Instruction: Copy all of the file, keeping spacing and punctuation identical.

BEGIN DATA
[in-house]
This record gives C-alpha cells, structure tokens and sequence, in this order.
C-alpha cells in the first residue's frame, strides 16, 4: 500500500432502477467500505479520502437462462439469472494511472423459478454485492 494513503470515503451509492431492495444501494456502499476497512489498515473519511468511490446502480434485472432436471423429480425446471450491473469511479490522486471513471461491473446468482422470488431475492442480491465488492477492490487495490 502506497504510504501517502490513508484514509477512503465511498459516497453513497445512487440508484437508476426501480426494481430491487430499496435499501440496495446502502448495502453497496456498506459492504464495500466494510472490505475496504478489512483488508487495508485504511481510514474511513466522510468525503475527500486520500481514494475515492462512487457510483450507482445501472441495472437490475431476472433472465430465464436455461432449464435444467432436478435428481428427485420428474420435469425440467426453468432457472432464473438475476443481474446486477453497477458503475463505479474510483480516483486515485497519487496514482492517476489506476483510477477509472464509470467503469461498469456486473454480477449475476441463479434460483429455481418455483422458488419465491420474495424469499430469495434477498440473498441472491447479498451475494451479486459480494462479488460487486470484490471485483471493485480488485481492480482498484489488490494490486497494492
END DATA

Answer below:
[in-house]
This record gives C-alpha cells, structure tokens and sequence, in this order.
C-alpha cells in the first residue's frame, strides 16, 4: 500500500432502477467500505479520502437462462439469472494511472423459478454485492 494513503470515503451509492431492495444501494456502499476497512489498515473519511468511490446502480434485472432436471423429480425446471450491473469511479490522486471513471461491473446468482422470488431475492442480491465488492477492490487495490 502506497504510504501517502490513508484514509477512503465511498459516497453513497445512487440508484437508476426501480426494481430491487430499496435499501440496495446502502448495502453497496456498506459492504464495500466494510472490505475496504478489512483488508487495508485504511481510514474511513466522510468525503475527500486520500481514494475515492462512487457510483450507482445501472441495472437490475431476472433472465430465464436455461432449464435444467432436478435428481428427485420428474420435469425440467426453468432457472432464473438475476443481474446486477453497477458503475463505479474510483480516483486515485497519487496514482492517476489506476483510477477509472464509470467503469461498469456486473454480477449475476441463479434460483429455481418455483422458488419465491420474495424469499430469495434477498440473498441472491447479498451475494451479486459480494462479488460487486470484490471485483471493485480488485481492480482498484489488490494490486497494492